Hydro-therapy Whirlpool Tub
Employee exposure to Legionnaires' Disease.
Legionnaires' Disease is a bacterial disease commonly associated
with water-based aerosols and often a result of poorly maintained
air conditioning cooling towers and potable water systems. It can
occur where water, contaminated with the legionella organism, is
aerosolized and then breathed in by workers or patients. Legionnaires'
Disease is not contagious but is of environmental origin.
Consequently, only those who are directly exposed to the
contaminated aerosolized water source can get the disease.
- Exposure to the legionella bacteria could occur in the shower or whirlpool area,
or areas that use spray nozzles. Cooling towers, evaporative condensers, fluid coolers, and domestic hot-water systems are water
sources that frequently provide optimal conditions for growth of the
- Exposure to the legionella bacteria can cause a mild respiratory illness (that may not require treatment),
or severe pneumonia-like symptoms 2 to 10 days
- If not detected and treated promptly with appropriate antibiotics, can lead to death.
Good work practices found in the OSHA Technical Manual on Legionnaires' Disease (Section III - Chapter 7) include:
Maintenance of water systems - specific recommendations:
- Domestic hot-water systems:
- Store water at 140 degrees F and deliver it at a minimum of 50°C (122°F) to all outlets. To avoid scalding problems install fail-safe scald protection equipment, such as preset thermostatic mixing valves.
- Where building cannot be retrofitted, consider periodically increasing the temperature to at least 158 degrees F or chlorination followed by flushing.
- Inspect systems annually to ensure equipment functions properly.
- Domestic cold-water systems:
- Maintain cold-water lines below 68 degrees F.
- Eliminate water tanks that allow water to remain uncirculated for long periods or design them to reduce storage time to a day or less. They should also be covered and protected from temperature extremes.
- Prevent cross-contamination of the domestic cold water system with other systems.
- Use hyperchlorination to eradicate legionella if the cold-water lines have significant contamination.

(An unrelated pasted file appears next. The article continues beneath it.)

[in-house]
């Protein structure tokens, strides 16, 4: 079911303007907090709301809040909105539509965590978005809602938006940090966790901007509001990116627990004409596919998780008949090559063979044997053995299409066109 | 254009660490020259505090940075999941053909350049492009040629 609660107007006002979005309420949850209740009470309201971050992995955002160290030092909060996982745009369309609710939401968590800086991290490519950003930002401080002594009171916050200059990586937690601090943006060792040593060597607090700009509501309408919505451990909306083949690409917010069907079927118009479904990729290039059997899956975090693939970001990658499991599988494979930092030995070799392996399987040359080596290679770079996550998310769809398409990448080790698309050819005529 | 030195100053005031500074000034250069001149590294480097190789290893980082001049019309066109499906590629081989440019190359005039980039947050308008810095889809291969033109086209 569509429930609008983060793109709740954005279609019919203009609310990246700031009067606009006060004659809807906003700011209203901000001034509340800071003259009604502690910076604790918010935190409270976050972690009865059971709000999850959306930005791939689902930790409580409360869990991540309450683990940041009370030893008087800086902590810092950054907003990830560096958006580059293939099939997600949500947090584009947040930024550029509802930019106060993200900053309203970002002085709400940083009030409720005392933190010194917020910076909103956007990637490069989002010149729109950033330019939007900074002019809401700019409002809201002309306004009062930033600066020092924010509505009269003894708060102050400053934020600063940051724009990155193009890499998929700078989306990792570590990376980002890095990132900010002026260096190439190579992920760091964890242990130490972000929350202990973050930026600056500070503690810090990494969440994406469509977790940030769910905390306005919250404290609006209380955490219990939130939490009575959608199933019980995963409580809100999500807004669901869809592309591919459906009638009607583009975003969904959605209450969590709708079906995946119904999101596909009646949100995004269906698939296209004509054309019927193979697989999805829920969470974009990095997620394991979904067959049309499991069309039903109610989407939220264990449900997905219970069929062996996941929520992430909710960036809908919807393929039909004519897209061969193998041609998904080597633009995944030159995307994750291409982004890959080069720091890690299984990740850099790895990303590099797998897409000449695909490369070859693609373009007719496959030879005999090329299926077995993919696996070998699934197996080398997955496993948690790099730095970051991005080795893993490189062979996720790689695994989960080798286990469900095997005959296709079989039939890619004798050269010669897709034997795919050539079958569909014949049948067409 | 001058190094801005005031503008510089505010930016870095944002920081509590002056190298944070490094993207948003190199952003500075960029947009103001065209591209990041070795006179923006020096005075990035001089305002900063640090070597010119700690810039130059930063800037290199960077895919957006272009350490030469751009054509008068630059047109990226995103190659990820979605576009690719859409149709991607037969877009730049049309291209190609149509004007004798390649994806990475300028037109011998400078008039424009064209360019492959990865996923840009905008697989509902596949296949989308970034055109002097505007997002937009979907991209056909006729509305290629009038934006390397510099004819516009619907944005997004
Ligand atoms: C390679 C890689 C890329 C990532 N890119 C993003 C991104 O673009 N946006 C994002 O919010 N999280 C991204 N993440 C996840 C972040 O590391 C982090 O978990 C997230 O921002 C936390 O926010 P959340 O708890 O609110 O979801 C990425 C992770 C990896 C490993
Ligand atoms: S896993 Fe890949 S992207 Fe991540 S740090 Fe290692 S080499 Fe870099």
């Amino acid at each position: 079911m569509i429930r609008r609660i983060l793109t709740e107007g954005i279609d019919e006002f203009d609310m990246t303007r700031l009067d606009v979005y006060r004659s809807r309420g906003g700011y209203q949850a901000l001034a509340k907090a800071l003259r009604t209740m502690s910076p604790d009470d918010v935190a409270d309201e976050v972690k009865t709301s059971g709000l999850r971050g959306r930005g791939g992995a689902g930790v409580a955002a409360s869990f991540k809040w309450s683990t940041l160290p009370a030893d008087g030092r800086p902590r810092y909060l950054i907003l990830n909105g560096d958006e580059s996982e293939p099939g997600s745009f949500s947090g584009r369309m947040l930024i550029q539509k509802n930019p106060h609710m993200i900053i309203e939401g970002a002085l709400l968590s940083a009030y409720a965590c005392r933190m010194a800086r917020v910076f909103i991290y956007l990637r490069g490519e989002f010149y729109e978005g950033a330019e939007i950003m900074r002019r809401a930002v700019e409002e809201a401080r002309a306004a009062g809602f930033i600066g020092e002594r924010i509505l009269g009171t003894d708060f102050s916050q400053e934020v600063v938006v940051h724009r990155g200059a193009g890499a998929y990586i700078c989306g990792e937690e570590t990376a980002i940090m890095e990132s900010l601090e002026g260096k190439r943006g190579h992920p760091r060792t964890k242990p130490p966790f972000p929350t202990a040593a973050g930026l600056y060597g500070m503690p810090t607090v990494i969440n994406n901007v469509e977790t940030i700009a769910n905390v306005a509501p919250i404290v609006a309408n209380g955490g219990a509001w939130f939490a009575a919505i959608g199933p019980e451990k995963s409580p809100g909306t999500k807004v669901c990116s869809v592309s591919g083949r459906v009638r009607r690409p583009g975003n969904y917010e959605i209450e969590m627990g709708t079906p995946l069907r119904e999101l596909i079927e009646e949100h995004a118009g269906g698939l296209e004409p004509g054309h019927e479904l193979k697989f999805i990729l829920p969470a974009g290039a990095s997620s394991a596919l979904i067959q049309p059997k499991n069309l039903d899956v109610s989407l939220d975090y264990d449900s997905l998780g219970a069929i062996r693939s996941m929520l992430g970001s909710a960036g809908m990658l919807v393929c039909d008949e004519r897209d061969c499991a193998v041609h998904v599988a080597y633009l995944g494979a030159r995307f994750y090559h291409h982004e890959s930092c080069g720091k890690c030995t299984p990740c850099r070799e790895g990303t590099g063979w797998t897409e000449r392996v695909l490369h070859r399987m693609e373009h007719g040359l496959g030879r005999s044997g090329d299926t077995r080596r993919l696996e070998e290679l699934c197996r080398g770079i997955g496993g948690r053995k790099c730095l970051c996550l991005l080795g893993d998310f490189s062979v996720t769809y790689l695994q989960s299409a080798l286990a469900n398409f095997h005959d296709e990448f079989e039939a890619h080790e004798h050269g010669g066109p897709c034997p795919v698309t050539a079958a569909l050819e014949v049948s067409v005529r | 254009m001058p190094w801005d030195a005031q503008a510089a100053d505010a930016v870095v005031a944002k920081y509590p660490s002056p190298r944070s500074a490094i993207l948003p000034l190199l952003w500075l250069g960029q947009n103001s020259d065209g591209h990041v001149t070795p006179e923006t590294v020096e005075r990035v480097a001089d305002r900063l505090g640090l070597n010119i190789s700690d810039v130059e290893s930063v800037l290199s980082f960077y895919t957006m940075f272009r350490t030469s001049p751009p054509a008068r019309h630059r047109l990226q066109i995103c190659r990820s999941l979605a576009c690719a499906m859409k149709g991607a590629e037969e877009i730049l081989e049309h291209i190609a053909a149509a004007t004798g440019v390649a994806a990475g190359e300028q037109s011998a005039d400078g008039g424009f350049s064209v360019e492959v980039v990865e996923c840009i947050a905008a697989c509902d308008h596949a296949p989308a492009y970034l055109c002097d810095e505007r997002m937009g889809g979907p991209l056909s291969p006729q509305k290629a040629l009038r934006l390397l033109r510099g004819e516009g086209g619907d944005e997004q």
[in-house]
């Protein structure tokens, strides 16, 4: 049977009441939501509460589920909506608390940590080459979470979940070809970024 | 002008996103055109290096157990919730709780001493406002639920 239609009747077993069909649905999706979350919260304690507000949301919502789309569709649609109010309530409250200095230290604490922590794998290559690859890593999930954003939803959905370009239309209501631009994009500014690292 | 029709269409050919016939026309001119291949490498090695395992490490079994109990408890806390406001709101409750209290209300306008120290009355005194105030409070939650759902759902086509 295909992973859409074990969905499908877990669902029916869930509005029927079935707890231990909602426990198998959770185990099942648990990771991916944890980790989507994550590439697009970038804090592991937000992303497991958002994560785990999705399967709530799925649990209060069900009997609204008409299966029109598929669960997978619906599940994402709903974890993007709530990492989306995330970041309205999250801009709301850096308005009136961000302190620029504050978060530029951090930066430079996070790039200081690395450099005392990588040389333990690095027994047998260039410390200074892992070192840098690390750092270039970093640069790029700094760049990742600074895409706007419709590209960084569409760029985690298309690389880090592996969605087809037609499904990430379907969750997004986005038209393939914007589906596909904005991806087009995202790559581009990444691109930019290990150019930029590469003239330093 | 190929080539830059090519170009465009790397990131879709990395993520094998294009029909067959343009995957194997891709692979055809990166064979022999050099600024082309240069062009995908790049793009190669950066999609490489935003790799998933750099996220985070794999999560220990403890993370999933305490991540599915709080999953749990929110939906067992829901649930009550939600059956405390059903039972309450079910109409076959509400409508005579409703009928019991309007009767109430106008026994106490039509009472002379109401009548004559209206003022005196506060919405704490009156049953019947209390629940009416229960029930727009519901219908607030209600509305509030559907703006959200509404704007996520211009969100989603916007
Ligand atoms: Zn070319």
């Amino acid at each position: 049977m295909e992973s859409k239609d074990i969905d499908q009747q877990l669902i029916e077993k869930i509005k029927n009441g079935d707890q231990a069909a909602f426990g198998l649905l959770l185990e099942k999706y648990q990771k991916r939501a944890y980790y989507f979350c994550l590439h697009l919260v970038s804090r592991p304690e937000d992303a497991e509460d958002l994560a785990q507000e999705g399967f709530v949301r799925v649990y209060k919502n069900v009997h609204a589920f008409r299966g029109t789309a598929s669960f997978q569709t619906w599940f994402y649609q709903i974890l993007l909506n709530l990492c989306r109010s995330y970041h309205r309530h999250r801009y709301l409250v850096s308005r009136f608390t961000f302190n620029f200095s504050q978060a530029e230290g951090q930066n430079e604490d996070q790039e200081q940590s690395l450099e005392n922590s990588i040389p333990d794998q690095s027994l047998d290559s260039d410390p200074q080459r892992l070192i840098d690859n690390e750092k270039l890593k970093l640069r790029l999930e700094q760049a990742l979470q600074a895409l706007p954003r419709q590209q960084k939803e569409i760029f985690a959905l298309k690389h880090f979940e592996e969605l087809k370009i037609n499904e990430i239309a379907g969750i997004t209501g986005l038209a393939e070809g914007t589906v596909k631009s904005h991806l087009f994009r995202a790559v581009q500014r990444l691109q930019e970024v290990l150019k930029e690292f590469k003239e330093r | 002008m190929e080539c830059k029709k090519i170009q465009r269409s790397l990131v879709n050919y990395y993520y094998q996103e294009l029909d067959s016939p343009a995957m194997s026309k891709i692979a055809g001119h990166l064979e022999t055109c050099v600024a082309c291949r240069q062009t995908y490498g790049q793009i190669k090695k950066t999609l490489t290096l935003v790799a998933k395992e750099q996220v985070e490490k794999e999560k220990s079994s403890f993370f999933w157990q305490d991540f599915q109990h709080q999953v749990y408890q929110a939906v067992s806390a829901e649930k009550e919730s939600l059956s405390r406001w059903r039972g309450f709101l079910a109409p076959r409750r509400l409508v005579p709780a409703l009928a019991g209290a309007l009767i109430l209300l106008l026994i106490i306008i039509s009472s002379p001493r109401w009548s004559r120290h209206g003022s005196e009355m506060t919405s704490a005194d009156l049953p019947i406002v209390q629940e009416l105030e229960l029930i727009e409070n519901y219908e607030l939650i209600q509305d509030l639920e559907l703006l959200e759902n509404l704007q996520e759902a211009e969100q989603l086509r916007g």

- Clean and disinfect Cooling towers at least twice a year.
- Use biocides periodically to control bacteria growth.
- Provide visual inspection and periodic maintenance of the system, to prevent buildup of scale and sediment and bio-fouling, which support legionella growth.
OSHA Technical Manual, also provides Controls, and Source Identification.
- Appendix III: 7-5. OSHA Technical Manual, Water Treatment Protocols for Facilities that have experienced a Legionnaires' Outbreak.
- Appendix III: 7-1. Employee Awareness Program, to inform employees of any potential outbreaks, and to educate about the disease, and provide early recognition of the disease. Sample forms and questions and answers about Legionnaires' disease are provided.
Medical Awareness of Physicians and Health Care Workers (HCWs):
HCWs need to be aware that the bacteria can be present in water systems and promptly test vulnerable and/or symptomatic patients and use appropriate antibiotics quickly.
- Legionnaires' Disease most frequently attacks individuals who have an underlying illness or weakened immune system. The most susceptible include persons who are elderly, smokers, and immunosuppressed.
- Symptoms include: dry cough, high fever, chills, muscle aches, diarrhea, fatigue, headache, and abdominal pain.
- Usually treated with erythromycin or a combination of erythromycin and Rifampin.
- Legionnaires' Disease. OSHA eTool. This eTool was designed to assist industrial hygienists in the assessment of worksites for potential Legionnaires' disease. It provides information on disease recognition, investigation procedures to identify probable water sources, and control strategies.
- Environmental Care: Utility System and Acquired Illness. Joint Commission, Environment of Care Standards, (2008, November 24). Address issues of improperly designed and maintained aerosolizing water systems (controlling pathogenic biological agents such as legionella in cooling towers, domestic hot water systems, etc).
- Patient Facts: Learn More about Legionnaires' disease. Centers for Disease Control and Prevention (CDC), (2008, June 27).